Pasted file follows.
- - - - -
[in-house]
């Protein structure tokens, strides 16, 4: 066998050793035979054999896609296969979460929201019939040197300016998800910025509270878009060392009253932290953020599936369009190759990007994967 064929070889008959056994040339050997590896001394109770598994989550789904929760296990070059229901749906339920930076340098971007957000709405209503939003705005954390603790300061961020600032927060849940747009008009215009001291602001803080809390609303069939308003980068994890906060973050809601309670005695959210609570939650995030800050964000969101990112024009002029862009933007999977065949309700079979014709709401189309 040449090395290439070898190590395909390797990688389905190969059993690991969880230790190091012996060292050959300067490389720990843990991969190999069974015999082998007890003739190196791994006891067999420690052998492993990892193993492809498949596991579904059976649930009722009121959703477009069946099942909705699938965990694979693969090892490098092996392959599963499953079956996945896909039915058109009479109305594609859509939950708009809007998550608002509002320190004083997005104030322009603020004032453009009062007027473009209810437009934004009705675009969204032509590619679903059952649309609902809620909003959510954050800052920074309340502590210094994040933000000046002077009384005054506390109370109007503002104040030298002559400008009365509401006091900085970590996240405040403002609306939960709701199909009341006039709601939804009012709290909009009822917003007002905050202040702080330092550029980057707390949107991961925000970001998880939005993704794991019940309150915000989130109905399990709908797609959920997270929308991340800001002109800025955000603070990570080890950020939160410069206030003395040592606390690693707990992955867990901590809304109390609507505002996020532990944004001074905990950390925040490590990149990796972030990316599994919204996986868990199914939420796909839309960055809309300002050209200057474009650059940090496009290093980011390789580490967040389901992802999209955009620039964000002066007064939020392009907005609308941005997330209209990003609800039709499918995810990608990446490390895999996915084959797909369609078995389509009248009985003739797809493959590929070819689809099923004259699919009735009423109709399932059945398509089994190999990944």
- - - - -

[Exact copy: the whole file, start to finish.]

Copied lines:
[in-house]
């Protein structure tokens, strides 16, 4: 066998050793035979054999896609296969979460929201019939040197300016998800910025509270878009060392009253932290953020599936369009190759990007994967 064929070889008959056994040339050997590896001394109770598994989550789904929760296990070059229901749906339920930076340098971007957000709405209503939003705005954390603790300061961020600032927060849940747009008009215009001291602001803080809390609303069939308003980068994890906060973050809601309670005695959210609570939650995030800050964000969101990112024009002029862009933007999977065949309700079979014709709401189309 040449090395290439070898190590395909390797990688389905190969059993690991969880230790190091012996060292050959300067490389720990843990991969190999069974015999082998007890003739190196791994006891067999420690052998492993990892193993492809498949596991579904059976649930009722009121959703477009069946099942909705699938965990694979693969090892490098092996392959599963499953079956996945896909039915058109009479109305594609859509939950708009809007998550608002509002320190004083997005104030322009603020004032453009009062007027473009209810437009934004009705675009969204032509590619679903059952649309609902809620909003959510954050800052920074309340502590210094994040933000000046002077009384005054506390109370109007503002104040030298002559400008009365509401006091900085970590996240405040403002609306939960709701199909009341006039709601939804009012709290909009009822917003007002905050202040702080330092550029980057707390949107991961925000970001998880939005993704794991019940309150915000989130109905399990709908797609959920997270929308991340800001002109800025955000603070990570080890950020939160410069206030003395040592606390690693707990992955867990901590809304109390609507505002996020532990944004001074905990950390925040490590990149990796972030990316599994919204996986868990199914939420796909839309960055809309300002050209200057474009650059940090496009290093980011390789580490967040389901992802999209955009620039964000002066007064939020392009907005609308941005997330209209990003609800039709499918995810990608990446490390895999996915084959797909369609078995389509009248009985003739797809493959590929070819689809099923004259699919009735009423109709399932059945398509089994190999990944």